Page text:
I heard the bells on Christmas Day
Their old, familiar carols play,
and wild and sweet
The words repeat
Of peace on earth, good-will to men!
This is the first stanza of a poem written by the great American poet Henry Wadsworth Longfellow in 1863 amid the American Civil war. He noticed that amidst the death and destruction of America's deadliest war, all around the country men and women were exchanging sentiments of Christmas cheer and singing carols rather than exchanging condolences. The church bells were not tolling in funerary sobriety but rather pealing in celebration. This poem, later itself adapted into a Christmas carol, reflects on this incongruity. How can a nation surrounded by sorrow carry on with Christmas as usual? How dare the bells call a grieving mother or a tired soldier to celebrate? This exhortation to rejoice, these wishes of peace and good will are not insensitive or in vain, rather they get to the very heart of what it means to be a Christian.
Saint Paul tells us in his letter to the Philippians, "Rejoice in the Lord always, again I say rejoice." Always is a word without exception. One who has placed his hope in the Lord may not have his joy taken from him. This is not to say that there is no place for sorrow or that there will not be momentary pain, rather it is a reminder that for one who lives in Christ, there is a peace this world cannot give, and a joy that cannot be taken away. It is indeed all the more fitting that the Church bells ring joy and Christians everywhere celebrate even in times of crisis. Jesus Christ our blessed Lord, the second person of the Holy Trinity, the only begotten Son of God, the Eternal Word through whom all things were made, has taken on flesh, is forever united to humanity, and abides with us still. Christ is the new dawn that shines on those who dwell in darkness and the shadow of death (Luke 1:79) and He cannot be taken away from those who love him and do his will. He is forever united to us in our humanity.
Pope Benedict XVI put it this way in his 2010 Christmas message:
"Dear brothers and sisters listening to me here in Rome and throughout the world, I joyfully proclaim the message of Christmas: God became man; He came to dwell among us. God is not distant: He is “Emmanuel”, God-with-us. He is no stranger: He has a face, the face of Jesus. This message is ever new, ever surprising, for it surpasses even our most daring hope.”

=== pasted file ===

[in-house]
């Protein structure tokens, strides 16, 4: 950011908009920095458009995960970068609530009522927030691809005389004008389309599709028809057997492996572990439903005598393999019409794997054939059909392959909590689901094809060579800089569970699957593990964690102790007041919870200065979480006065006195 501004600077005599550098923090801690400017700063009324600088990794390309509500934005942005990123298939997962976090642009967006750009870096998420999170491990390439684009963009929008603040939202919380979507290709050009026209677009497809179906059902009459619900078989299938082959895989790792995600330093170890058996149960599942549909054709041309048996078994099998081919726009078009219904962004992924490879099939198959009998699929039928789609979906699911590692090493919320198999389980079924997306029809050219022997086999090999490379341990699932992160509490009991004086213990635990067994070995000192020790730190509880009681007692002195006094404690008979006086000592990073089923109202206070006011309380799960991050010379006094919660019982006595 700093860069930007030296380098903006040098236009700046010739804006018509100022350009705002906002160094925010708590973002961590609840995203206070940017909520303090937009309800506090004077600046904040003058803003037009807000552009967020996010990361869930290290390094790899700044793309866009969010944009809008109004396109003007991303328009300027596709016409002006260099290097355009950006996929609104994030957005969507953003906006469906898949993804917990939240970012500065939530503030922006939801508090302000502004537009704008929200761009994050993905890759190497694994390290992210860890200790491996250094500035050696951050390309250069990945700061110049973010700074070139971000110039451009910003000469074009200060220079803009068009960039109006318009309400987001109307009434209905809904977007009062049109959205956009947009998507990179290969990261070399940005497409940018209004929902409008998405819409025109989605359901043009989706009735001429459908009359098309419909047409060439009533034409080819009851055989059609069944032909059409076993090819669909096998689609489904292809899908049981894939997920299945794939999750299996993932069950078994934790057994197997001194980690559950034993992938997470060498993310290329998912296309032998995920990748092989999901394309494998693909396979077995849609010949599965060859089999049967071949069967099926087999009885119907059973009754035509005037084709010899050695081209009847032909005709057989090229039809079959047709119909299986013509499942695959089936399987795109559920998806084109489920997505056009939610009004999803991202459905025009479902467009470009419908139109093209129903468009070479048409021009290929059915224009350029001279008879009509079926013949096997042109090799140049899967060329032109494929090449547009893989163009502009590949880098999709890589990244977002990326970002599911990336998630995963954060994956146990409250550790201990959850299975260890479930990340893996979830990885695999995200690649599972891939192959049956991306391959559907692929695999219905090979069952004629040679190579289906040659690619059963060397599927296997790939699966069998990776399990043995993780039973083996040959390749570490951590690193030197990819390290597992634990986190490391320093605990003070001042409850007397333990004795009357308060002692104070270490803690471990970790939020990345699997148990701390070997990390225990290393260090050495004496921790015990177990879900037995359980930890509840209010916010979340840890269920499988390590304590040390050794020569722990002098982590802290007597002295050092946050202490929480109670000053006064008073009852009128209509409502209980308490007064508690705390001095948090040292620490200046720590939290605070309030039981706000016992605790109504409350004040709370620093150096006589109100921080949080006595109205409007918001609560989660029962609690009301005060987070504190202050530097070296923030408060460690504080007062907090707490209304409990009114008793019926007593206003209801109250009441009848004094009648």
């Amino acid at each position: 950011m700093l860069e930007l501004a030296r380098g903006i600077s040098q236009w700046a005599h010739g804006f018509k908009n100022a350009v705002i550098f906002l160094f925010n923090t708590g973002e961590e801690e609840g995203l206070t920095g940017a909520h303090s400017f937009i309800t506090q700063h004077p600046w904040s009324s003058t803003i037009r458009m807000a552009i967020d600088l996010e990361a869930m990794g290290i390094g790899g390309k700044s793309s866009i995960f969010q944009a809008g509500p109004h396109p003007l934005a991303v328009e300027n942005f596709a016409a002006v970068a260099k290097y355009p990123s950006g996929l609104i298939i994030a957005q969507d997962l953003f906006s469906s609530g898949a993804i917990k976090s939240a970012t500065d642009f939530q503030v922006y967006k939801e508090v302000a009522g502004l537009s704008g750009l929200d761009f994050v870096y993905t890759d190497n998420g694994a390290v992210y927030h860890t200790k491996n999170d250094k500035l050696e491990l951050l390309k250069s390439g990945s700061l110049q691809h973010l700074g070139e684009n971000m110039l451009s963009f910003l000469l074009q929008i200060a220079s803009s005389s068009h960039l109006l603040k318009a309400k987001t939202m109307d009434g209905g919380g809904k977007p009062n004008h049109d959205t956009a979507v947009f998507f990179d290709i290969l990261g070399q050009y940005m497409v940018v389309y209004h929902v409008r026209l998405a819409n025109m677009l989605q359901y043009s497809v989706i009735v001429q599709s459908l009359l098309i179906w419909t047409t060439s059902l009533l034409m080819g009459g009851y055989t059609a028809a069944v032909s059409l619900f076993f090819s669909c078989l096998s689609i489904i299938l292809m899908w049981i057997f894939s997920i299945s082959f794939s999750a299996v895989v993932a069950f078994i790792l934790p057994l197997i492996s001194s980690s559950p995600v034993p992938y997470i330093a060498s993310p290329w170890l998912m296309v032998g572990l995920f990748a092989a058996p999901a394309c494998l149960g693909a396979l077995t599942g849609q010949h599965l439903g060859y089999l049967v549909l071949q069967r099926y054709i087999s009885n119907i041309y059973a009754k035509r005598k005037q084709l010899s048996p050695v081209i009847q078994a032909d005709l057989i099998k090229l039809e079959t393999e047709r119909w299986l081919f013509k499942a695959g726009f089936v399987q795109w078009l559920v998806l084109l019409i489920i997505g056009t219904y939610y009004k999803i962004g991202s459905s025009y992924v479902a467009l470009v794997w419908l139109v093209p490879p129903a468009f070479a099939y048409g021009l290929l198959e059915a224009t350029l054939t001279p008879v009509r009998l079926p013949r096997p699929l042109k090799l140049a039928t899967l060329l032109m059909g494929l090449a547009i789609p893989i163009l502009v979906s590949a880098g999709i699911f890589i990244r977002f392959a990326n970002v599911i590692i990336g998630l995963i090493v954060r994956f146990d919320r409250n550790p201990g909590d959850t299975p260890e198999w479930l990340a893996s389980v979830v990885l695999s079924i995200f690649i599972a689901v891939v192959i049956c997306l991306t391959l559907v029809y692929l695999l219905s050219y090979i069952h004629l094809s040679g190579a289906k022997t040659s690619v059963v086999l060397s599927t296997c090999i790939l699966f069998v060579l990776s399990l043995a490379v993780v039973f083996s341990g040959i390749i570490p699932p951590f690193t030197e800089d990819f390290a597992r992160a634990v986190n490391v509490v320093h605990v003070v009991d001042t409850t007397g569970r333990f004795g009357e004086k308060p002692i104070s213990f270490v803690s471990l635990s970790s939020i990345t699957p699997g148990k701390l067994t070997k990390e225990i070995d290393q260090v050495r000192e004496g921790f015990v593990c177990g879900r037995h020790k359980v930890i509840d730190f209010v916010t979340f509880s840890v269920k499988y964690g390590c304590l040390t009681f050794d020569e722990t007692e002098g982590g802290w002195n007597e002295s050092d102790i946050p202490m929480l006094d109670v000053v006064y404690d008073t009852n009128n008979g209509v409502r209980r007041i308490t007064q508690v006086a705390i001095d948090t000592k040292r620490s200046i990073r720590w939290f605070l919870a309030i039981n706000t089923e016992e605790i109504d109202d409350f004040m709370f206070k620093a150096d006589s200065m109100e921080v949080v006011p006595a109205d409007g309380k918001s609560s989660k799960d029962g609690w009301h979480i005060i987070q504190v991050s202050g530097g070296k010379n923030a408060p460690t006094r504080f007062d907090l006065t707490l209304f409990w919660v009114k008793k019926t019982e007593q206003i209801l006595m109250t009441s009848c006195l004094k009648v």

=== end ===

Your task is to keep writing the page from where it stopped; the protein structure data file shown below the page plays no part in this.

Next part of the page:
Our hope is not abstract. Our joy is not wishful thinking. The joy of mankind who once laid in a manger in a cave in Bethlehem now abides in the tabernacles of churches throughout the world. He waits there to come into the hearts of those who would receive Him. So it was from the days of Herod unto today and so it shall be until the end of days (Matthew 28:20). Our own time of confusion, pain, loneliness and loss is no exception. This year has been one of trial for many. We find ourselves in a moment of confusion, disorder, and distress. Many of us have lost our jobs, some have lost loved ones. Men and women find themselves isolated from family and friends. It can seem as though evil has triumphed, in society, in politics, and even in our own homes. We see brother pit against brother in a spirit not unlike that which existed in this country when Longfellow put pen to paper over a hundred years ago. Indeed in the same poem he laments:
And in despair I bowed my head;
"There is no peace on earth," I said;
"For hate is strong,
And mocks the song
Of peace on earth, good-will to men!"
Like our ancestors before us, we have and will continue to face hardship but we can learn from the wisdom of the past. Longfellow, while grappling with the very real misfortunes of the time, knew the truth which is the hope of Christians. God will not be mocked (Galatians 6:7). God and his goodness will always triumph and evil will always know defeat. Our mourning shall be turned into joy, and our sorrow to dancing (Psalm 30:11). Knowing these truths, Longfellow ends his poem thusly:
Then pealed the bells more loud and deep:
"God is not dead, nor doth He sleep;
The Wrong shall fail,
The Right prevail,
With peace on earth, good-will to men."
And so even with stay at home orders, election disputes, death, and sorrow, hope springs eternal. On Christmas Day, throughout the world the bells will ring out again to announce with joy the birth of Christ. Men and women will attend Mass and hear the song of the angels at Bethlehem, "Gloria in excelsis Deo, et in terra pax hominibus." (Glory to God in the highest, and on earth peace to men of good will.) They will experience not just a sign of hope but Hope himself, the very Word made flesh in the Holy Eucharist. This is the meaning of Christmas, God making his dwelling among us in this imperfect world. It is in the Eucharist that we are invited to encounter Emmanuel (God with us) and it is in this sacrament that we will truly find "peace on earth."